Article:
I’m sure you already know that I’m a technical content writer and thus succeeded in combining two of my passions: writing and technology.
If someone calls me a technical writer, I often have the urge to object, because this is not what I actually do.
Technical writing and technical content writing—they differ in only one word, that is ‘content.’ And this word makes all the difference.
In this article, I want to shed some light on these two professions, why they’re different but also what they have in common.
What is technical writing
Technical writers are, in my opinion, the unsung heroes of the tech world. They transport complex ideas, principles, and functionalities understandably to different audiences.
Most of the bigger companies have their own writing teams, where specialists follow their passion for explaining and documenting.
Here are some documents a technical writer may produce:
- user manuals
- process manuals
- technical reports
- instructions (e.g. ‘How to assemble this 229-foot blast furnace’)
- and much more
All these texts have one goal: deliver information, enabling the reader to perform specific tasks. Their aim is not to be entertaining or especially fun to read and have their own tone and style—which is mostly objective. Of course, there are exceptions and some manuals are also fun to read. Often this is due to the image and brand a company wants to build or maintain.
What is technical content writing
The critical part here is ‘content writing,’ so let’s look at this first.
A content writer produces relevant content to reach a specific goal. In the last couple of years, companies increasingly began to publish high-quality pieces to get more traffic on their website, build trust, position themselves as experts, and drive sales.
So, a content writer must write in a tone and style that reaches the target audience best—that can be anything from business-like to cordial to screaming-enthusiastically. Working on the internet requires to know a thing or two about SEO and how to place relevant keywords throughout the content too.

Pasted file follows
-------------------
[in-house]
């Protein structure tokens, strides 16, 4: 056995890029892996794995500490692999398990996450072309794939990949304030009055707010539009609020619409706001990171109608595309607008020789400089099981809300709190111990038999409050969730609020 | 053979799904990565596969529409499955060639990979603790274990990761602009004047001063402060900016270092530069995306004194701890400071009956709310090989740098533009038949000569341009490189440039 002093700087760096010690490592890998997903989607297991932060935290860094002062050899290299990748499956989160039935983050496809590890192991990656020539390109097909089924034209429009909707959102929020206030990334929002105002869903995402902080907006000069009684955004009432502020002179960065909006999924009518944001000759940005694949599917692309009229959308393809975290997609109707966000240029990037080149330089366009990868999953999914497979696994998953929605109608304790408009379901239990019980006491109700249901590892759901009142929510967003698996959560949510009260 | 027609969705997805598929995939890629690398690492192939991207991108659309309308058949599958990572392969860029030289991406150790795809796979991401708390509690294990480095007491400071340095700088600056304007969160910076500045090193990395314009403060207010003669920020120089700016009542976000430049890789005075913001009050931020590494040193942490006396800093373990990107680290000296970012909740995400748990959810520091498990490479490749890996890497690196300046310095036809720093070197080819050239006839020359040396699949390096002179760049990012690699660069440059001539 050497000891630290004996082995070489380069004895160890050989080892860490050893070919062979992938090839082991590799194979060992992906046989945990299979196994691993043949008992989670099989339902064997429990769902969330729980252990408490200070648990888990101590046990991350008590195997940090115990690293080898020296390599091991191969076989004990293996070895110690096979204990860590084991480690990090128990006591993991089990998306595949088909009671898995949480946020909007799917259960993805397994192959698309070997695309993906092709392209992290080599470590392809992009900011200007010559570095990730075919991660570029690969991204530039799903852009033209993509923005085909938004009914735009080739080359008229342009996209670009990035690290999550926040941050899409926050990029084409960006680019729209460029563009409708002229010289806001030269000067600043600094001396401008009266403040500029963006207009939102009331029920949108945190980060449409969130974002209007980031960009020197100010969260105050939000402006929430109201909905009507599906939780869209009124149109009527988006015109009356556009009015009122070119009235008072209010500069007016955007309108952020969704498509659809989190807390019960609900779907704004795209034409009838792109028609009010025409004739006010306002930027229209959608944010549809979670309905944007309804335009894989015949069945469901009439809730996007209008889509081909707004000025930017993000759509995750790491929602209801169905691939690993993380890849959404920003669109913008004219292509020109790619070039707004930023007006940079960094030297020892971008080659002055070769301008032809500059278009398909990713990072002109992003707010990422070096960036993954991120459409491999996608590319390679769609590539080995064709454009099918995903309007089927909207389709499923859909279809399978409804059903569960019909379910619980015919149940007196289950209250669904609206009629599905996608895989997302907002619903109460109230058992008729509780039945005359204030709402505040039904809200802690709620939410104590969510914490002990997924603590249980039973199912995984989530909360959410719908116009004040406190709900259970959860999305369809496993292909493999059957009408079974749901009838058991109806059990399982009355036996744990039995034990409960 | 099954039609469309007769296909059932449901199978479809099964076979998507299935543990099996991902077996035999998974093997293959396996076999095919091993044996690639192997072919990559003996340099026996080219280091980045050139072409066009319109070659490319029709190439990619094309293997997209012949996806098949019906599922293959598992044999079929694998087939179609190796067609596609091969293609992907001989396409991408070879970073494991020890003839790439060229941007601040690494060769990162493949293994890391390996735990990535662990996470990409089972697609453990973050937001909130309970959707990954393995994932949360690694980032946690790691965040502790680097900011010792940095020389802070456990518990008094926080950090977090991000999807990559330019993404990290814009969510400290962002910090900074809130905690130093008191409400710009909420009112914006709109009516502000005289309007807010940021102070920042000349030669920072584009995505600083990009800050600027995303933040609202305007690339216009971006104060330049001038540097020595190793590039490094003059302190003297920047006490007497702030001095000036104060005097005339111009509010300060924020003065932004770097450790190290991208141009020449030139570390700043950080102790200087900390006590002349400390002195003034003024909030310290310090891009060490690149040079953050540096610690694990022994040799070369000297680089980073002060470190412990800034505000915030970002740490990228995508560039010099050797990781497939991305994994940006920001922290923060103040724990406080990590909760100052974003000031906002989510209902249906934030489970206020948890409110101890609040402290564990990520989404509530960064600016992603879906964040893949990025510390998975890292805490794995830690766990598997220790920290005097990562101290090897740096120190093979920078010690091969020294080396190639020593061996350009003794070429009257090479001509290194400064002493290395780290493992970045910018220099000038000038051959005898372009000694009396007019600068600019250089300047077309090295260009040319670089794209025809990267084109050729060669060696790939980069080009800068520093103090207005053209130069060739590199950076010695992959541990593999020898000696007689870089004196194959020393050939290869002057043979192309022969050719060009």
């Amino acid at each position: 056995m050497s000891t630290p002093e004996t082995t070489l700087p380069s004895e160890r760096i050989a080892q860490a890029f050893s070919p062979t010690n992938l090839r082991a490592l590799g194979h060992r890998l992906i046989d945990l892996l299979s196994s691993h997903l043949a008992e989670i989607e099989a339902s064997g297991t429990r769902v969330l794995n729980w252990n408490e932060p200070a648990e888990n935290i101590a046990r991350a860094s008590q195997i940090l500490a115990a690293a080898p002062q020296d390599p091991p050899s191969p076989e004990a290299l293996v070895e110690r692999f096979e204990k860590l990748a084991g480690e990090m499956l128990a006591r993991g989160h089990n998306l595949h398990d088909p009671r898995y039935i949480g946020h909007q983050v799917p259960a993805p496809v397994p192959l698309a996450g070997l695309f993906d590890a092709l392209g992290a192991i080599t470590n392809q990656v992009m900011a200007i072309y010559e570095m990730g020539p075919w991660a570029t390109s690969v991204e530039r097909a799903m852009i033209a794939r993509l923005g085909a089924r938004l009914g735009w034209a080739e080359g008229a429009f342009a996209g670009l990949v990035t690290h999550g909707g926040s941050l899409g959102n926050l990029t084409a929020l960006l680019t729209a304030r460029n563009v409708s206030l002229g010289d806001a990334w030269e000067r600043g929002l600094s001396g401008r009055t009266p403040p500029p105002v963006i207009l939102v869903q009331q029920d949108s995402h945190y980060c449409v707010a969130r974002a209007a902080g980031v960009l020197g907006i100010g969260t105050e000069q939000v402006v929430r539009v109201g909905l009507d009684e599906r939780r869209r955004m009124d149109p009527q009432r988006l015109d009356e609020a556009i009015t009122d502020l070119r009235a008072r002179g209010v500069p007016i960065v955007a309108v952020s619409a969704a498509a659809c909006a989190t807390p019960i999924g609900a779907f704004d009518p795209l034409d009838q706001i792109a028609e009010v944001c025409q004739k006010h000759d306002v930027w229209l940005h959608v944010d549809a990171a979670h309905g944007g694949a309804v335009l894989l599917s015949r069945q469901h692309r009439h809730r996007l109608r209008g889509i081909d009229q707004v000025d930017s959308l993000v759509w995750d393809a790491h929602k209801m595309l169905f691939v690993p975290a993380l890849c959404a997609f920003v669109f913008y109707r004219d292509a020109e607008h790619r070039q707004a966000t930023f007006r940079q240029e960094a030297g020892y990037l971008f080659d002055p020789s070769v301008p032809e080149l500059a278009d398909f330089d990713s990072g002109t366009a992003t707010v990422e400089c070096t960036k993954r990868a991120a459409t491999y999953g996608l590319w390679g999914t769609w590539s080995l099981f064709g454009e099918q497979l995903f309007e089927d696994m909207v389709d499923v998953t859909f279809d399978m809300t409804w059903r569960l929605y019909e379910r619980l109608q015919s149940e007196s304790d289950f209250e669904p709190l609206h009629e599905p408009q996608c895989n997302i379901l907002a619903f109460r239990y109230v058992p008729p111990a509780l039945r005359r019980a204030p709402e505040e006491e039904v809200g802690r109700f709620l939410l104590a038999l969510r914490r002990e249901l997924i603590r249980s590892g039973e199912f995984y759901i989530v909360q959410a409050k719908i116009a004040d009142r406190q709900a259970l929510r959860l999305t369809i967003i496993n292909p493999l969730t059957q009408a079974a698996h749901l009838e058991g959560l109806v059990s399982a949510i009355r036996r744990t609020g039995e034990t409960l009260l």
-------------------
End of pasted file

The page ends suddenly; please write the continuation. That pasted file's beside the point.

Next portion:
Now, it’s straightforward to understand what a technical content writer’s doing: writing engaging and relevant content for the tech-industry to help achieve marketing and sales goals.
If you want to learn more about this topic go ahead and read my prediction for technical content writers in 2019.
Both specialize in a niche
Like technical writers specialize in writing for specific industries technical content writers mostly do the same. You may find writers who offer their services only for Java-related Software companies, crypto and blockchain, web development, biotech, and so on.
But why? Why not write about all programming languages and systems?
Technology is complicated. It’s complex and branches out in various directions. To be able to compose quality content a writer must know what he or she is writing about.
Imagine you had to produce an article about MySQL and the first thing you have to do is look up what the heck MySQL even is. Do you think you’d be able to write about it on a deeper level without having worked with the technology? Sure you can do some research and write grandiose articles about the basics or what other authors already published. There are tons of such articles out there, and it would be hard for a company to stand out with only such content. Companies need to provide information for their readers they’ll get nowhere else.
And this my friend is also the reason why technical (content) writers exist. You can’t ask a Lifestyle-writer to write about class inheritance in C++.
Bringing the two together
Let’s set up a scene: A software company needs to publish some engaging blog posts and tutorials about how their programmers work with the PHP Framework Laravel. The company wants to attract new talents for hire—that’s the goal (this is often done in the course of an employer branding strategy).
It’s the content writer’s job to write those articles, but she/he isn’t profoundly involved at how the programmers in this company work with Laravel.
Now, the two professions come together: The technical writer knows what the company’s developers are doing because he/she’s responsible for the documentation. This writer then provides his/her knowledge to the content writer. By working together they create content that is instructive, informative, accurate, engaging, search engine optimized, valuable, etc.
Technical writers and content writers are both important for the tech world and the companies who fare within it.
Both need to transport complex information to an audience, but their goals are different. A technical writer wants to enable readers to do something (like getting data from an API). However, a technical content writer wants to direct readers to do something (like trying out an API).
Sometimes it’s a bit tricky to distinguish between the two, because their work may overlap, for example when creating tutorials.
This article paints only a generic picture of what technical writers and technical content writers do, and you know, that there’re always exceptions to generalities. Though, I think you now get the rough idea about who’s doing what and why!